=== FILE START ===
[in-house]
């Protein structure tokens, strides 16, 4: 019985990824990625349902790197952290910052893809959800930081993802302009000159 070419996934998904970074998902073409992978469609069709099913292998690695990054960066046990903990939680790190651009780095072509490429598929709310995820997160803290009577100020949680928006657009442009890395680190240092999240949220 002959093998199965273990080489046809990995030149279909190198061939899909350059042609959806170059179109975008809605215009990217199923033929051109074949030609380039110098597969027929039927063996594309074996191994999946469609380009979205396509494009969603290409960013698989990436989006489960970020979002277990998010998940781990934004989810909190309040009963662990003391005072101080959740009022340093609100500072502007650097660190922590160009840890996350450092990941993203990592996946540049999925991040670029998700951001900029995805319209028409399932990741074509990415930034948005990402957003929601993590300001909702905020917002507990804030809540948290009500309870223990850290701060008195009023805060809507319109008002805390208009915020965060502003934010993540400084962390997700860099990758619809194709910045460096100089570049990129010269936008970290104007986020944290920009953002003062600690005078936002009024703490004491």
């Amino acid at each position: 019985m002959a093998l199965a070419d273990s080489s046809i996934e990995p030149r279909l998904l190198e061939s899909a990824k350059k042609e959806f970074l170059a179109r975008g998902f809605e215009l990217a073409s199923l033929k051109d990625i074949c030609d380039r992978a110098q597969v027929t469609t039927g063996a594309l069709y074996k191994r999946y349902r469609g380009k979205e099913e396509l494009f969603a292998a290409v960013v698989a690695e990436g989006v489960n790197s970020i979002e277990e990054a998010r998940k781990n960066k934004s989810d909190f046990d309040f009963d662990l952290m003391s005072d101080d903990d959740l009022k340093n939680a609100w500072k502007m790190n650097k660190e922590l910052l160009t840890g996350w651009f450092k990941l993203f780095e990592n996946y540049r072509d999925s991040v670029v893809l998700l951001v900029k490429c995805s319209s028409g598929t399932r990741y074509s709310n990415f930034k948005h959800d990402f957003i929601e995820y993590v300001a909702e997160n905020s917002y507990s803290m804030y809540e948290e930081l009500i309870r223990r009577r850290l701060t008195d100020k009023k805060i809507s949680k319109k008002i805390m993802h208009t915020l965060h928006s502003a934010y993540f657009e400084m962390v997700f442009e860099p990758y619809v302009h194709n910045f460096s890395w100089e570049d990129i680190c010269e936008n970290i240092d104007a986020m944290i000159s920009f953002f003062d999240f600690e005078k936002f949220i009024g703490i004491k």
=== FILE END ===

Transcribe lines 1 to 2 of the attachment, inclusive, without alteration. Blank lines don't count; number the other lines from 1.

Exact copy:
[in-house]
């Protein structure tokens, strides 16, 4: 019985990824990625349902790197952290910052893809959800930081993802302009000159 070419996934998904970074998902073409992978469609069709099913292998690695990054960066046990903990939680790190651009780095072509490429598929709310995820997160803290009577100020949680928006657009442009890395680190240092999240949220 002959093998199965273990080489046809990995030149279909190198061939899909350059042609959806170059179109975008809605215009990217199923033929051109074949030609380039110098597969027929039927063996594309074996191994999946469609380009979205396509494009969603290409960013698989990436989006489960970020979002277990998010998940781990934004989810909190309040009963662990003391005072101080959740009022340093609100500072502007650097660190922590160009840890996350450092990941993203990592996946540049999925991040670029998700951001900029995805319209028409399932990741074509990415930034948005990402957003929601993590300001909702905020917002507990804030809540948290009500309870223990850290701060008195009023805060809507319109008002805390208009915020965060502003934010993540400084962390997700860099990758619809194709910045460096100089570049990129010269936008970290104007986020944290920009953002003062600690005078936002009024703490004491």